If all power is labelled according to the CO2 produced or avoided in its production, then it will be possible to sell differentially graded and priced power. "That is what we are pushing for," says Nuon's Annemarie Goedmakers. "It is very complicated, however, and we are having difficulty getting industry and the government to see how this would work."
Nice in theory
As if the complexity of international negotiations was not enough, the Nuon mechanism requires the right regulatory framework. It works best with a trading system where the emissions from power companies are not capped. This allows the capped parties to set savings on indirect emissions -- switching from grey to green power -- against their direct emissions. Only the Dutch have suggested this route. Under the proposed EU wide trading plan, power companies are capped on their direct emissions, giving companies no incentive to buy offset-branded electricity.
Thus far, experience with real life trading is not encouraging. In Denmark, where power companies are capped, uncertainty about regulations resulted in only five deals being done in the first year of operation. Meantime the UK is following its own route entirely: power companies are excluded totally from carbon trading.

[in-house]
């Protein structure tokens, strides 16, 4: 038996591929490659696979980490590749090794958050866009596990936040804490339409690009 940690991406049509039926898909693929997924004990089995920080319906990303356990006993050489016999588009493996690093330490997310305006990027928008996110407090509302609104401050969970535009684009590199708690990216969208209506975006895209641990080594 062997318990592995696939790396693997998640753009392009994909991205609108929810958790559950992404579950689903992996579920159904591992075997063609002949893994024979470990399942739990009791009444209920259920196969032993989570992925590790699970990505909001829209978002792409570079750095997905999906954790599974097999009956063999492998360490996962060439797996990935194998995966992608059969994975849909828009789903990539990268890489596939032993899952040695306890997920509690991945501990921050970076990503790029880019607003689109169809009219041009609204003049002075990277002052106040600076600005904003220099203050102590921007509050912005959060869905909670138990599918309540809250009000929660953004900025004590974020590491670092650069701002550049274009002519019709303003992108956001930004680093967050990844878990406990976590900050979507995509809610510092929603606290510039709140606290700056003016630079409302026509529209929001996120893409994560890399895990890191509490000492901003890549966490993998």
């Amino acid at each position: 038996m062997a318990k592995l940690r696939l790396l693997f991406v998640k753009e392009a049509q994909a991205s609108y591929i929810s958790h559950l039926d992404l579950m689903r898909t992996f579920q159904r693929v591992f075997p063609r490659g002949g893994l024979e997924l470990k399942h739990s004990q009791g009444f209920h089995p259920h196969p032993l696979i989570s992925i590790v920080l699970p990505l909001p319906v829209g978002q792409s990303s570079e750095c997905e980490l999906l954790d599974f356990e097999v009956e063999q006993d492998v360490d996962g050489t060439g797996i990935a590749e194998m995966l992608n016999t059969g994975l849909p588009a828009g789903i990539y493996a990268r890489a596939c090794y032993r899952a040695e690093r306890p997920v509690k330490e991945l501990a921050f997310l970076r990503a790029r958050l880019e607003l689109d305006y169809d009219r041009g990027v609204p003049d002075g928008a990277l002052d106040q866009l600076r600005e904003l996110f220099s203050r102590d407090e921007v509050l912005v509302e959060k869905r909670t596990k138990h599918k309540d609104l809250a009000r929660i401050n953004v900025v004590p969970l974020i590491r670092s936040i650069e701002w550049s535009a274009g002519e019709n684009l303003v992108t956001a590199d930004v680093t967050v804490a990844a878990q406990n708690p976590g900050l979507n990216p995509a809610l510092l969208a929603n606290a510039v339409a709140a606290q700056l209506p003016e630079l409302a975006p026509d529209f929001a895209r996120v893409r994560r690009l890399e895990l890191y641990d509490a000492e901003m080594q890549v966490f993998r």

Lionel Fretz, UK director of renewables finance concern EcoSecurities, sees little to indicate that Britain's full ET launch in April will herald a new dawn in renewables finance. "The UK system will affect renewables development to the extent that emission reductions from overseas and uncapped countries are able to be used in the UK, and where they represent one of the least cost compliance options, it would result in financial flows to those projects, but I wouldn't put it any stronger than that."
Whether UK companies will look to finance overseas renewables projects to meet their domestic reduction commitments depends on who they are: "The UK situation is confused because the power generators aren't included in the scheme and they are the main renewables developers. And I can't see companies like Marks & Spencers going to Brazil to build a wind farm -- they'll just buy the credits from someone else who does. But if there was a trading scheme in which power companies participated, it would be a quite logical part of their business just to integrate their emissions related activities and then they could use credits generated from projects undertaken elsewhere."